From the basic things like going to the shop, to the more challenging things like going to work, anxiety has a great way of making you overthink everything you do. How can we stop the torture of overthinking?
It’s those what ifs…
What if this…
What if that…
You already know that these ‘what if’ type thoughts are a complete waste of your time and energy. You can’t predict the future.
All these types of thoughts do is cause you massive levels of anxiety and worry.
So why do you keep having them?
Why do we torture ourselves with this pointless overthinking?
High anxiety, and the overthinking that comes with it, is an addiction (a bad habit).
Learning how to channel our focus and energy into something that doesn’t send us crazy is the key to overcoming this worry and overthinking addiction.
Breaking the addiction (bad habit) of worry
Smoking, drugs, alcohol – all types of addictions we know are obvious. The more we use them, the more addictive they become.
When these addictions become a fixed part of our lives they have a detrimental effect on our health and they get harder to break with time.
That’s exactly how worrying thoughts work, too.
The more we experience worrying ‘what if’ type thoughts, the more we get accustomed to them, and the more they become a fixed part of our lives.
Have you considered high anxiety to be an addiction?
It might come across as harsh to put anxiety in the same category as a highly addictive drug, but if you think about how anxiety works, it’s just as addictive.
High anxiety is a less obvious addiction than smoking, for example, but the worry that comes with anxiety is as addictive as nicotine. (Just replace an anxious thought with the craving of a cigarette, and you’ll see the similarities.)
Just like craving a cigarette, when you’re anxious, you crave worry.
You actually go looking for things to worry about – especially when you catch yourself not worrying.
Hang on a minute. Why am I not worrying? What can I start worrying about?!
A clear and calm mind will quickly jump into a panic.
The next stop is usually Dr Google to search those anxiety-related symptoms – another part of the addiction.
The more time you’ve allowed anxiety to dictate your life, the harder it is to kick the habit.
But that’s not to say you can’t kick the habit.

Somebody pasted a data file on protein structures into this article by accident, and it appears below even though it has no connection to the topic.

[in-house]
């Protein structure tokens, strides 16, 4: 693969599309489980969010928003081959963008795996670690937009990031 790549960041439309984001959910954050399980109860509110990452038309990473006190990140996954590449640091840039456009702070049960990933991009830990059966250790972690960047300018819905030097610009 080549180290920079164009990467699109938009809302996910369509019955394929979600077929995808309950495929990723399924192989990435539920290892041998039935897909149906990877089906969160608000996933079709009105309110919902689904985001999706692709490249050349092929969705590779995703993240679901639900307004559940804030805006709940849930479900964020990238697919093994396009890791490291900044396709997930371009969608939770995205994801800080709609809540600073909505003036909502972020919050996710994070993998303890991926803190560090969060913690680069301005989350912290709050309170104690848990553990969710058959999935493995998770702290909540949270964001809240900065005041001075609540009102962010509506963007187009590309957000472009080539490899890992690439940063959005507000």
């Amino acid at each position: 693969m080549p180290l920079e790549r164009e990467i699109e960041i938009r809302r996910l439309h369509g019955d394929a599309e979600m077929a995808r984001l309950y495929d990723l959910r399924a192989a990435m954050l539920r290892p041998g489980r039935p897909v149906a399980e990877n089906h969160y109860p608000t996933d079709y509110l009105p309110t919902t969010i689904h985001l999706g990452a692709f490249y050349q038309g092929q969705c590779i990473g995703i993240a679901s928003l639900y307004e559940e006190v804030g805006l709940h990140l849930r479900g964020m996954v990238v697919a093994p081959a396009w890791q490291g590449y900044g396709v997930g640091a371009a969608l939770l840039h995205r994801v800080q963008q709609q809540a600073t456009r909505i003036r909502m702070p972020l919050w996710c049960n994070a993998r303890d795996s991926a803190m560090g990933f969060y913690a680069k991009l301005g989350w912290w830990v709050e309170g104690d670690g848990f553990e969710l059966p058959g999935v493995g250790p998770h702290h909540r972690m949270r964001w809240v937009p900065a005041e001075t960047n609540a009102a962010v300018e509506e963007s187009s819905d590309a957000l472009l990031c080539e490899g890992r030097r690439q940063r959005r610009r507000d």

Like any addiction, overcoming high anxiety takes a shift in focus and energy.
We can prevent those ‘what if’ type thoughts by refocusing and channelling our energy into something constructive – something that works for us – not something destructive that only leads onto further ‘what if’ type thoughts that create more anxiety and worry.
Channelling your focus and energy
As a high anxiety sufferer, you have a gift.
The gift you’ve been given is creativity.
You can’t be consistently anxious without a creative mind!
Your creative mind can be used to create more anxiety (overthinking and worry), or it can be used for something much better – something that will get you excited and build the future you want.
There are lots of ways you can channel your creativity.
- Learning an instrument
- Learning a new language
- Dancing (also good because it’s physical)
- Knitting (yes, knitting)
Pretty much anything that takes up your full powers of creativity – which is the aim. You don’t want to leave any wriggle room for anxiety to creep in.
My personal favourite creative hobby (aside from writing) is cooking.
Cooking allows me to use all my creative skills.
And the bonus: I get to eat the creation!
The end result isn’t always edible, but I’ll always have fun putting it together.
These are just a few creative hobby suggestions, and maybe you can think of some of your own?
The aim is to give things a try and stick to what you like.
The more you do the creative things you enjoy, rather than sit still and focus on the ‘what ifs’ that consume you, the more you’ll break the bad habit of worrying and overthinking.
When you’re busy cooking, or painting, or gardening, or learning Spanish, or learning the guitar, you won’t have the time to worry and overthink.
You’ll forget to be anxious.